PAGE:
Brandon Hartness — the marketing cloud evangelist for Adobe Systems — spoke to Target Marketing about cloud platforms and how Adobe Marketing Cloud is designed to make things easy for marketers and IT.
What are marketers looking for in a cloud platform?
There’s really a number of things they’re looking for.
To a large degree, they’re looking to remove the burden from IT. IT doesn’t want to or need to maintain the infrastructure of delivery-based marketing platforms. … It’s just about having a platform that they can easily engage with. … [That] the marketer can easily make changes to.
They also want to make sure that the technology they choose is really an integrated platform. It’s integrated across all of the channels where they’re marketing their communication, but it’s also integrated into their existing systems. … The real-time aspect is what they’re looking to remove from the IT team and place in marketers’ hands — because they need to be real-time, and they need to act fast delivering marketing messaging.
When it comes to actually using the platform, what capabilities are most important to marketing success?
We need to make sure that the marketing technology is easy to deploy, first off, to get it into the marketing channels where they’re marketing. Whether that’s their typical desktop websites, or maybe it’s a mobile application or multiple mobile applications. ...
As we’re seeing this content and this data being distributed across all of these different channels, we also need to make sure it’s easy to use, because we’re not just talking about a single persona that’s managing a single channel anymore. We have a marketing organization working together, and we need to make sure that technology they’re using is somewhat seamless, to where the marketer can bounce between perhaps analytics and content and targeting and optimization and so on, and it’s a familiar environment and easy-to-use environment.
Then, lastly, integration into the existing systems. They’re always going to have their enterprise data that’s behind their firewalls. They’re always going to have multiple vendors, and really we just need to make sure that the technology and the platform that they’re using is compatible with both enterprise and third-party vendors. … They’re going to onboard a tool like Adobe Marketing Cloud and they’re going to deploy a number of our solutions, but they still may have ExactTarget for email, and they’re going to be using Salesforce for CRM. Then, they’re going to have SAS for their enterprise data that’s behind their firewall. The data platform and the marketing platform that they’re using just needs to have the connectors to be able to ingest data, as well as push data out to additional parties.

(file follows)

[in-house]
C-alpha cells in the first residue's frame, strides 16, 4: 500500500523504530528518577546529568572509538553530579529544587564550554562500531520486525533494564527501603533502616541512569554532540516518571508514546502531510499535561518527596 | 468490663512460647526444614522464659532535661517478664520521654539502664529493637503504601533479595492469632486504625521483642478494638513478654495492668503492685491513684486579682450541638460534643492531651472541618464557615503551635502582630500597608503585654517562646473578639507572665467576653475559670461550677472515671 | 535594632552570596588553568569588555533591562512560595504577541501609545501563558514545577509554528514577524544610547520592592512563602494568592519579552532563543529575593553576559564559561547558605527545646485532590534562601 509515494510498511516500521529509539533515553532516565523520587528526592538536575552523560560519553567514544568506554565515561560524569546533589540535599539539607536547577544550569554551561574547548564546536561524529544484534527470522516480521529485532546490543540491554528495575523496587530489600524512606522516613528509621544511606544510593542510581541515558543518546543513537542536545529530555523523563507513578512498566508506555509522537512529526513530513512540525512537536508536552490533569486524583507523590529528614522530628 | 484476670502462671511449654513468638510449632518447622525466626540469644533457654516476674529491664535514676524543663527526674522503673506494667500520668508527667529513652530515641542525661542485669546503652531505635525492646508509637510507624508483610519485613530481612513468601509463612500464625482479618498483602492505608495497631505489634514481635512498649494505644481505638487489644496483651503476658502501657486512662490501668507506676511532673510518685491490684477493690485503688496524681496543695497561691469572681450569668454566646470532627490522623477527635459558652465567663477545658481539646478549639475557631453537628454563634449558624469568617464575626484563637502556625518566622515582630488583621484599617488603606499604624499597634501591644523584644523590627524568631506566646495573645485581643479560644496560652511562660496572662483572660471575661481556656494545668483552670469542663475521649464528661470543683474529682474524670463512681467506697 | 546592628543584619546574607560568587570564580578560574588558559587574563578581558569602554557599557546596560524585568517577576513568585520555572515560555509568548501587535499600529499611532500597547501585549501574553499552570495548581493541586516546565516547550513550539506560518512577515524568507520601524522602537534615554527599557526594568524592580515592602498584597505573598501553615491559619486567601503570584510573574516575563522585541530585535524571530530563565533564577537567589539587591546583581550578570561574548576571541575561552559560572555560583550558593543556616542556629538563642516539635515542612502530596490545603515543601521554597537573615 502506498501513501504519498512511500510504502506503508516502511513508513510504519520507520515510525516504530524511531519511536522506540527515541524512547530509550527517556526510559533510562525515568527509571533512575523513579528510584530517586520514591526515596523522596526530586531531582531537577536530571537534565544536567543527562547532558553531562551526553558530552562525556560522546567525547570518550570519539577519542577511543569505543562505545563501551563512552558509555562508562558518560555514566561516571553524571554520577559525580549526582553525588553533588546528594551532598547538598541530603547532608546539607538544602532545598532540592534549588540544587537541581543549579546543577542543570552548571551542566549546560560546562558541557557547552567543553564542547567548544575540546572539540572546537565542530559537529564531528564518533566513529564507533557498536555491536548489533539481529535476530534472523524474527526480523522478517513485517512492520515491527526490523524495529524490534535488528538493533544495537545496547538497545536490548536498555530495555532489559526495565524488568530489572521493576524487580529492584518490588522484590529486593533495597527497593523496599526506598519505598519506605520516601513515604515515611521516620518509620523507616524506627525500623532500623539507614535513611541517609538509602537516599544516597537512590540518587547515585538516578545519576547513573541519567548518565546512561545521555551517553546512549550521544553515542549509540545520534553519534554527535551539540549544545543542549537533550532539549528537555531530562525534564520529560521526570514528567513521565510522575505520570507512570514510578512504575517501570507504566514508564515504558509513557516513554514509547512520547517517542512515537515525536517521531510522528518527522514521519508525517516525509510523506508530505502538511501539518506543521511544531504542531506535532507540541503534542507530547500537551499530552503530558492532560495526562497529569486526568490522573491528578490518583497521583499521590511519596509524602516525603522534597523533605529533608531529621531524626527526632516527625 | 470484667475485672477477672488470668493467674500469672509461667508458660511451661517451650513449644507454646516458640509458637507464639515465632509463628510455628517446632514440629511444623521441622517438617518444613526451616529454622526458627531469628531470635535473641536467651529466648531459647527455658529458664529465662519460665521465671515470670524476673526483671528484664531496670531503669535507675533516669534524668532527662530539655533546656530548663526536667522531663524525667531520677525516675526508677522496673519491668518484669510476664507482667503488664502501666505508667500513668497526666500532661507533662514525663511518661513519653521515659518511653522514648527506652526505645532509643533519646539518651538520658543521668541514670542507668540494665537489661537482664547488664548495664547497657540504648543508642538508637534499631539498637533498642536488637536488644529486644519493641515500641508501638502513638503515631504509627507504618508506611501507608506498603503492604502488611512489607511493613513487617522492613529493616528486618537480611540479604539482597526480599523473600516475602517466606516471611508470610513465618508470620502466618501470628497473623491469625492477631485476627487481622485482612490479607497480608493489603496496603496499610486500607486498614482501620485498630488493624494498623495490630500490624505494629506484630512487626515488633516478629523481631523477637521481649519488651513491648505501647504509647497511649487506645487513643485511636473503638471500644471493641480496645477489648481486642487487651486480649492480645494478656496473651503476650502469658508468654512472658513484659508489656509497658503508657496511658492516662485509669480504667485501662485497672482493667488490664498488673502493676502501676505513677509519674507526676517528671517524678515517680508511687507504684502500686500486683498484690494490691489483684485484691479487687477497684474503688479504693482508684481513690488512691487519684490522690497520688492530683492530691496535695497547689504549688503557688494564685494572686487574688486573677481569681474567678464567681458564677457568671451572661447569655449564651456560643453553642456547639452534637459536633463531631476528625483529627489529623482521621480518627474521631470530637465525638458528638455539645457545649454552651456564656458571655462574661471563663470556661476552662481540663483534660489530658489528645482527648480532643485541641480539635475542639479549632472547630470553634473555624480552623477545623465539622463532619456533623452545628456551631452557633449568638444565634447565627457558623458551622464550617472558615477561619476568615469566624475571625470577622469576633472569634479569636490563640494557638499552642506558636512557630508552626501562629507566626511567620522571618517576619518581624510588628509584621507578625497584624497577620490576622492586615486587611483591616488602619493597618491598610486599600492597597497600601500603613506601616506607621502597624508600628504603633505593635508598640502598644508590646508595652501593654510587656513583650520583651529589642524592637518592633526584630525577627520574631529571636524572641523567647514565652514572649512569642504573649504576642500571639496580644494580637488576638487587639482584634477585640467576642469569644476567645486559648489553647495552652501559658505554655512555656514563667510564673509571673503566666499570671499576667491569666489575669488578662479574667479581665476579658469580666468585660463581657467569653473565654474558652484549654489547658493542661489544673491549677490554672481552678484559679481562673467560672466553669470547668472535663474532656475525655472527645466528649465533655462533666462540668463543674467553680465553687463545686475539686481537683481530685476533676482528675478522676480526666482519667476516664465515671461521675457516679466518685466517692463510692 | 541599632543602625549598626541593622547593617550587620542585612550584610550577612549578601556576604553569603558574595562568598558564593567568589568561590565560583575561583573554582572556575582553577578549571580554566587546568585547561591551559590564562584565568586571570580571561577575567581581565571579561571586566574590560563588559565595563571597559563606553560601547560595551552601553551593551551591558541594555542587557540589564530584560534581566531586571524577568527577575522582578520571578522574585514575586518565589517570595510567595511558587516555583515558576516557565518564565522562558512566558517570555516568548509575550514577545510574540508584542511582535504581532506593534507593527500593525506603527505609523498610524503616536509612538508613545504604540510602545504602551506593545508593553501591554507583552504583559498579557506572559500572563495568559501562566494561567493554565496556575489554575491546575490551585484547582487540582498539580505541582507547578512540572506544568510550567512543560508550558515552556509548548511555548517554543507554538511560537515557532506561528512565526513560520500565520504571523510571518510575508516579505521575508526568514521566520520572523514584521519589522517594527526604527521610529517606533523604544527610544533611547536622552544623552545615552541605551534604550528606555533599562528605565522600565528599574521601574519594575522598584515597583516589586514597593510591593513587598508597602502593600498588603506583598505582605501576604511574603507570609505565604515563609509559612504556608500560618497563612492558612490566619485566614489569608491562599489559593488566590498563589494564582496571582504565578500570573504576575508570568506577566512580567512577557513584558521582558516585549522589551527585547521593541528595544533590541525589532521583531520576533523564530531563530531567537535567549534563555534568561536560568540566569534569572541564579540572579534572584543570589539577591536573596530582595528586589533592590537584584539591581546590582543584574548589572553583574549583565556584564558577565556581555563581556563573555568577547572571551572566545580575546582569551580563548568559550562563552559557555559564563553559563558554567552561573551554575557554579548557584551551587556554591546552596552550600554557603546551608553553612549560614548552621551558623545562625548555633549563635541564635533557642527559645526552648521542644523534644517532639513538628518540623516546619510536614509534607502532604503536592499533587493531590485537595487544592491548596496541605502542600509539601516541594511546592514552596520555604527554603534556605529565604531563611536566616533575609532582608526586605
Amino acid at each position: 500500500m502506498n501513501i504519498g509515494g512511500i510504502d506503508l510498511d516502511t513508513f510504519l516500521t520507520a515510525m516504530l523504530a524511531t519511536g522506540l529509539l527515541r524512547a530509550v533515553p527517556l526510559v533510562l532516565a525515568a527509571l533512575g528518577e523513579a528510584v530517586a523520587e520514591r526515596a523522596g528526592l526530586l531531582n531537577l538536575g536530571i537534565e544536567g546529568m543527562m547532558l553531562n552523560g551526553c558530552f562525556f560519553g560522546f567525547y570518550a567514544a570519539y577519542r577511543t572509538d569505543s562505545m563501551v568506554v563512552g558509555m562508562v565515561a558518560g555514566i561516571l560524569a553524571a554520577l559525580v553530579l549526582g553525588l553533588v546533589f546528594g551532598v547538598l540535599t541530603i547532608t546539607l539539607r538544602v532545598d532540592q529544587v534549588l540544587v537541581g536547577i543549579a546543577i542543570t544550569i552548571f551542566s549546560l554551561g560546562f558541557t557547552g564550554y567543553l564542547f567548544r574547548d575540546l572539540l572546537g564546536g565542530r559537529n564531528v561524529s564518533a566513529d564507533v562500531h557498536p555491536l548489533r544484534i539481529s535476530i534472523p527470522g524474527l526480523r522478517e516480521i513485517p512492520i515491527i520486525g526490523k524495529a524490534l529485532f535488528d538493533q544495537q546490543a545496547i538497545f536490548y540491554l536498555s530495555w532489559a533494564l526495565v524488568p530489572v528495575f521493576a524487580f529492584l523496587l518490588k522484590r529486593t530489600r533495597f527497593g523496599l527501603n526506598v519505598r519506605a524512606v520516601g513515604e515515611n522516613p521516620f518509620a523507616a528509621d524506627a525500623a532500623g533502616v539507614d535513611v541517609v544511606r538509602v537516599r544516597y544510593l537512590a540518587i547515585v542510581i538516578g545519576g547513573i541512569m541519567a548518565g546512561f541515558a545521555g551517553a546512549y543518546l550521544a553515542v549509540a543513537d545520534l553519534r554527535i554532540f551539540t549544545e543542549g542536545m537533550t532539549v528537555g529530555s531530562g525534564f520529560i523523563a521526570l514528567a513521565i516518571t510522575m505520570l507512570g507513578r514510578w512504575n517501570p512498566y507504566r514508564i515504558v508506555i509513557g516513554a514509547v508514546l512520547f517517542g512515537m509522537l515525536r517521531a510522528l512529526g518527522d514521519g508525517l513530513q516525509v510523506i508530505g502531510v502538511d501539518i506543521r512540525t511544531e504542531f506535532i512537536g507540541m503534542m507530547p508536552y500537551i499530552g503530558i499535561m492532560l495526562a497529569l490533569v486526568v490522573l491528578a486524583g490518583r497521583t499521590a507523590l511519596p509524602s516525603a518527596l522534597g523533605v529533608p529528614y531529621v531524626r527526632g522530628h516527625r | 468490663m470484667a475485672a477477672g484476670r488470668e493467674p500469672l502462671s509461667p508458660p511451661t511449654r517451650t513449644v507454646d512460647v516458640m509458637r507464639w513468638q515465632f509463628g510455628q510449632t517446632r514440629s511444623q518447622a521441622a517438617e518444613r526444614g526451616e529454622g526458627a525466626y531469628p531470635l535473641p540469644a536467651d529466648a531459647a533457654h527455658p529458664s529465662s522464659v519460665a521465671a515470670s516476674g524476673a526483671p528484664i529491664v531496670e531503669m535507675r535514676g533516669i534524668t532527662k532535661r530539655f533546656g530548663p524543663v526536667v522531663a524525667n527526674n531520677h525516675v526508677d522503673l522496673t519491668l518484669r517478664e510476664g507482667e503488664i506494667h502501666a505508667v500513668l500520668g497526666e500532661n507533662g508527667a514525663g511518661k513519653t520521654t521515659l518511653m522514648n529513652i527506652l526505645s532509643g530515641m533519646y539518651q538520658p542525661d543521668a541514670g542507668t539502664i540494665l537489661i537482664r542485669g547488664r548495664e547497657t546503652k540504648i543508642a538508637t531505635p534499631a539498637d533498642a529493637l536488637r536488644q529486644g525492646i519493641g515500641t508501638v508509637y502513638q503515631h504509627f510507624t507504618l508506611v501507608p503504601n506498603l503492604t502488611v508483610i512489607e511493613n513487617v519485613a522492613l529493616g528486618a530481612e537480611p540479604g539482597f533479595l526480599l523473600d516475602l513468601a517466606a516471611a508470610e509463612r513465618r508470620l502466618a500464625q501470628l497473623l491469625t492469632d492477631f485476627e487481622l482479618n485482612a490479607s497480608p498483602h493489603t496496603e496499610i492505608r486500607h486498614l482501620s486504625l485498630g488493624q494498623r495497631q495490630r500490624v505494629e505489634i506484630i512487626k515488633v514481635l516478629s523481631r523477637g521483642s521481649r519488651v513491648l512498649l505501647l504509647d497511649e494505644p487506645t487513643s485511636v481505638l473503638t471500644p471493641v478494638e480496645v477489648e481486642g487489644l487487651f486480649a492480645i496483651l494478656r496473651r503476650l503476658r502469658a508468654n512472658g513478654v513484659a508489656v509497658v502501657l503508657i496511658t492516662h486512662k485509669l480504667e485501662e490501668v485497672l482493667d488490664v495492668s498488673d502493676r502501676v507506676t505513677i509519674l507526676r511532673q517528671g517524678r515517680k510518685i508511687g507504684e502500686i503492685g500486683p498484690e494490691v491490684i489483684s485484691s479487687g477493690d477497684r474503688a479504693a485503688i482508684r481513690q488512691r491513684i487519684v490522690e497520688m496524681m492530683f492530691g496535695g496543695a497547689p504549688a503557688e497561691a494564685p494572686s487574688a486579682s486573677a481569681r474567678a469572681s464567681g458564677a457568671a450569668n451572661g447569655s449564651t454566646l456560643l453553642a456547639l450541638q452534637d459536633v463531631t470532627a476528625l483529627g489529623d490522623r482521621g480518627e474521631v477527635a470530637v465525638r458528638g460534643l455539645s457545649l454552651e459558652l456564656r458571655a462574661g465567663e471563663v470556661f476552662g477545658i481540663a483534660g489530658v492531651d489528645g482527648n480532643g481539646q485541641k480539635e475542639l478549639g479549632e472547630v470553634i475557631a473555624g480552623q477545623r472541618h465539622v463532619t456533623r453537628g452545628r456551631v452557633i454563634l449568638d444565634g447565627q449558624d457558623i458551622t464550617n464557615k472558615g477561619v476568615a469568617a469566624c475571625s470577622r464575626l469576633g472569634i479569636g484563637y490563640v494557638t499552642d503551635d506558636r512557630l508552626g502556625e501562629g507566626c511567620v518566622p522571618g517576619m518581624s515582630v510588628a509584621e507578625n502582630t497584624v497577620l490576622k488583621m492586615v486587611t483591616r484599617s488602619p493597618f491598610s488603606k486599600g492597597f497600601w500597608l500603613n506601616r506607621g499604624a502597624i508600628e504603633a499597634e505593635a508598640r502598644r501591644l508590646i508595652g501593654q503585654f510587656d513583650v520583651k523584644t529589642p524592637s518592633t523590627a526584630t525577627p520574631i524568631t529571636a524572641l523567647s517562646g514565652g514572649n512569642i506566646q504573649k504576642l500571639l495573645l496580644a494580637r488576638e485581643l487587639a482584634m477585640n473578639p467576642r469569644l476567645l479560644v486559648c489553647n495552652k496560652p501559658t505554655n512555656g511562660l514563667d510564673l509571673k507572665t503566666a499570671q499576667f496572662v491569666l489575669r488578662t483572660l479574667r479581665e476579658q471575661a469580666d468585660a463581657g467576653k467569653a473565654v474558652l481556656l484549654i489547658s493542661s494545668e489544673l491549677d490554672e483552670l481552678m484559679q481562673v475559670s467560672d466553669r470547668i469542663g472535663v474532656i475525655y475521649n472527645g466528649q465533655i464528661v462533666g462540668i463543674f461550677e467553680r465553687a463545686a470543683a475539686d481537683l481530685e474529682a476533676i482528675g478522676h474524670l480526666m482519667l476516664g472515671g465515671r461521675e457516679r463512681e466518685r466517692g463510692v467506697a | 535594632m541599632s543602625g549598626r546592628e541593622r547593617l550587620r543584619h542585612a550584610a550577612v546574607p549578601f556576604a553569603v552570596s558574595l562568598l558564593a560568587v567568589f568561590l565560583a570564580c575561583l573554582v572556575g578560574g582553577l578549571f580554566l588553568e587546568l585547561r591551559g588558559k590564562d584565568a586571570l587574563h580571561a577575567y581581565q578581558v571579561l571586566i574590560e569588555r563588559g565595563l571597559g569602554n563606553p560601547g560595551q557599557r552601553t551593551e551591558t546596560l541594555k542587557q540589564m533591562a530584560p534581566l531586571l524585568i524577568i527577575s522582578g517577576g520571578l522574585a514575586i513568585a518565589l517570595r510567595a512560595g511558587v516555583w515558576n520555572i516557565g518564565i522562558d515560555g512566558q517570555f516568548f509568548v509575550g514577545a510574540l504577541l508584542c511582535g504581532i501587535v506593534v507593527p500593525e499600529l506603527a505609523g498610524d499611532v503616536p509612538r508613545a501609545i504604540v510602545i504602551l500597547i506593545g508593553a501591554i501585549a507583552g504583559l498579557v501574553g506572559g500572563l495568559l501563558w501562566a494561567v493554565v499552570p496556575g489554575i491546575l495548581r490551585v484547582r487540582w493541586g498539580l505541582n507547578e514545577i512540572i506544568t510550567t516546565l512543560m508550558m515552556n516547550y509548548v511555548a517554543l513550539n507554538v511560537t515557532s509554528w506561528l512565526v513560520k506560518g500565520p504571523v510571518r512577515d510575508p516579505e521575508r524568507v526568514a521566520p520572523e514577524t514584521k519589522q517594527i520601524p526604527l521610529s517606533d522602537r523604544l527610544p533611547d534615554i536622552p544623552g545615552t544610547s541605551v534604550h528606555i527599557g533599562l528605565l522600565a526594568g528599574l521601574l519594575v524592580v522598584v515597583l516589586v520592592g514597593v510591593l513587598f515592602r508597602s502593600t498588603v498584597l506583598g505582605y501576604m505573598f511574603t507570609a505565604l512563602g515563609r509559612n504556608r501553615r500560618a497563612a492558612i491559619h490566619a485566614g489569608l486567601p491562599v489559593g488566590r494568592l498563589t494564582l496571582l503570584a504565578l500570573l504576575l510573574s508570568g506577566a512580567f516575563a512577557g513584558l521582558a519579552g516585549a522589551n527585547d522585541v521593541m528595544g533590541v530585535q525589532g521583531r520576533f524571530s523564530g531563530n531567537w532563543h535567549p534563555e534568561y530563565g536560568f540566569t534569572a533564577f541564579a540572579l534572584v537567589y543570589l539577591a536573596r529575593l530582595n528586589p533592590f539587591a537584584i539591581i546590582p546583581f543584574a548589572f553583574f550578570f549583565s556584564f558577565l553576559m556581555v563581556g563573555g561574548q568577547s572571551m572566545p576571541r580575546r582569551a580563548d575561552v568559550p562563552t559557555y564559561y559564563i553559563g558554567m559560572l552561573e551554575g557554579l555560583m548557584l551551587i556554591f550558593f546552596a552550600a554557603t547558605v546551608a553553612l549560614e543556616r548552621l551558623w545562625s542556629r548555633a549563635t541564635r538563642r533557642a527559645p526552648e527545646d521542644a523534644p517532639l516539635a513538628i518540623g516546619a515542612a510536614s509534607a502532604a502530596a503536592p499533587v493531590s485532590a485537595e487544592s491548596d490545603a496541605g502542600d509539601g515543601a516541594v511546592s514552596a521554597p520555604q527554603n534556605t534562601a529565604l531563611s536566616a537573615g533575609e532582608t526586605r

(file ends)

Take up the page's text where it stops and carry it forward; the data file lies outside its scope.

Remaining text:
Is there a gap in what marketers look for and need?
I would say there’s always going to be a gap. Particularly, where we see those gaps are when customers really look to onboard a lot of technology all at once.
The technology isn’t going to do everything. ... There’s an increased need for teams to work together within an organization.
We end up in a lot of executive-level meetings where we’ll go out to a large customer, and in the board room they’ll bring in their analytics team and their content optimization team and their content management team and their acquisition teams, and we find that we make introductions amongst themselves. They’ve never actually met each other, and it’s really shocking that organizations actually work like that.
What capabilities are going to be more important for marketing clouds to offer during the next five years?
We see a lot more data collection: … The apps and the iPhones and the Windows devices and the Android devices and so on, and then we extend that into Internet of Things. Now we’re talking about Apple Watch data collection, we’re talking about Sony PlayStation and Xbox data collection.
How do you counsel your customers in defining the parameters and setting up an attribution model? [Special thanks to TM blogger Chuck McLeester for suggesting this question.]
The guidance that I would provide for algorithmic attribution (or any attribution, for that matter) would be that the customer create at least two versions of the models — one for paid media ONLY attribution (which most clients must have) and then another version of the same attribution model for both paid media and owned touch types.
This bridges attribution into the realm of customer journey attribution across all interactions between a brand and a customer/prospect. Consulting would provide guidance on what key touches (especially owned) to include, so as to not bias the model too much towards interactions that are required for conversion — these should be owned independent interactions that are NOT required for conversion to occur (e.g., video view or seeing ratings and reviews on a product detail page).
Beyond that, there is always the guidance of accounting for viewability of display ads that consulting usually helps with.
What’s going to determine who wins “The Cloud Wars”?
It comes down to integration. …
If we look back, let’s say five years to the old … integrations that we provided back then, [they] were basically a JAVA script plug-in that sat on the page that fired one data collection call into [Omniture] SiteCatalyst and then a data collection call into [Omniture] Test and Target. While we could say that they were integrated, it was still kind of a hack. ...
Now we’re able to share data between all of the marketing cloud solutions, and we’re able to share creative content across all of the marketing cloud solutions.
I think that what’s going to determine who wins is who’s most successful going down that path.